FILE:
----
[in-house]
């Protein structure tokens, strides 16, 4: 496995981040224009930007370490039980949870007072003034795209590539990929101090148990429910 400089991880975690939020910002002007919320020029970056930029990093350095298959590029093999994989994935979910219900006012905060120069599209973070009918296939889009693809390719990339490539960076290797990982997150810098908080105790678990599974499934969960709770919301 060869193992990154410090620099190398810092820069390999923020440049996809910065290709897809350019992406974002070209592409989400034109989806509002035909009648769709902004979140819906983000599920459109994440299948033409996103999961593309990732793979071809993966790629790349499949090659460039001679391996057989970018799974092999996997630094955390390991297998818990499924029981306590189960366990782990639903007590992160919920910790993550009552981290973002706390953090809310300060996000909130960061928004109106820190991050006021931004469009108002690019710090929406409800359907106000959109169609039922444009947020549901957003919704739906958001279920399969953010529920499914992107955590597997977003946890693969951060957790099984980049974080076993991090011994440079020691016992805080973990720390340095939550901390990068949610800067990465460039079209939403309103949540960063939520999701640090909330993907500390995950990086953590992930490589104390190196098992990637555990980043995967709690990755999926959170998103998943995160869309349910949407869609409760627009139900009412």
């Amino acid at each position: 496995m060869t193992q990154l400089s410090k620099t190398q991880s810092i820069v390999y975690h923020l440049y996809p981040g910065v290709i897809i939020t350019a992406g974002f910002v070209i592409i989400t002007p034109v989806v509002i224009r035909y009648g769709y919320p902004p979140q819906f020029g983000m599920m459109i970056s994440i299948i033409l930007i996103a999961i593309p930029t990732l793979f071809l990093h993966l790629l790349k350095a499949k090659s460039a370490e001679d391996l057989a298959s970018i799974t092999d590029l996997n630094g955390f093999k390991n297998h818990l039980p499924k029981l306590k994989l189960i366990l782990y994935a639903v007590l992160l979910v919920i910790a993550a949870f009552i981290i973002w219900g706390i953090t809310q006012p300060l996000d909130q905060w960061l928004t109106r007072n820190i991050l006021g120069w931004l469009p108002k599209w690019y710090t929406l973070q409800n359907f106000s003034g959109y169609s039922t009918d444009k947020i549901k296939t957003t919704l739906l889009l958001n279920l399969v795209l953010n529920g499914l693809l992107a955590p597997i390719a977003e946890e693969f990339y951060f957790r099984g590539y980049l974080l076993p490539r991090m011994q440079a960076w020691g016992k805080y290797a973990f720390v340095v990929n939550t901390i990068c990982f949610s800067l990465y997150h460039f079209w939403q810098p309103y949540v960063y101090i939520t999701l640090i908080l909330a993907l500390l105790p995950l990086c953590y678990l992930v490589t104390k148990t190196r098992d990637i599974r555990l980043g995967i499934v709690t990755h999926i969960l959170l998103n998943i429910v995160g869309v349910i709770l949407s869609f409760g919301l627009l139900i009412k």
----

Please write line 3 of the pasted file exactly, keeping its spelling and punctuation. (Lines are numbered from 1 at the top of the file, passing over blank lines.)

């Amino acid at each position: 496995m060869t193992q990154l400089s410090k620099t190398q991880s810092i820069v390999y975690h923020l440049y996809p981040g910065v290709i897809i939020t350019a992406g974002f910002v070209i592409i989400t002007p034109v989806v509002i224009r035909y009648g769709y919320p902004p979140q819906f020029g983000m599920m459109i970056s994440i299948i033409l930007i996103a999961i593309p930029t990732l793979f071809l990093h993966l790629l790349k350095a499949k090659s460039a370490e001679d391996l057989a298959s970018i799974t092999d590029l996997n630094g955390f093999k390991n297998h818990l039980p499924k029981l306590k994989l189960i366990l782990y994935a639903v007590l992160l979910v919920i910790a993550a949870f009552i981290i973002w219900g706390i953090t809310q006012p300060l996000d909130q905060w960061l928004t109106r007072n820190i991050l006021g120069w931004l469009p108002k599209w690019y710090t929406l973070q409800n359907f106000s003034g959109y169609s039922t009918d444009k947020i549901k296939t957003t919704l739906l889009l958001n279920l399969v795209l953010n529920g499914l693809l992107a955590p597997i390719a977003e946890e693969f990339y951060f957790r099984g590539y980049l974080l076993p490539r991090m011994q440079a960076w020691g016992k805080y290797a973990f720390v340095v990929n939550t901390i990068c990982f949610s800067l990465y997150h460039f079209w939403q810098p309103y949540v960063y101090i939520t999701l640090i908080l909330a993907l500390l105790p995950l990086c953590y678990l992930v490589t104390k148990t190196r098992d990637i599974r555990l980043g995967i499934v709690t990755h999926i969960l959170l998103n998943i429910v995160g869309v349910i709770l949407s869609f409760g919301l627009l139900i009412k």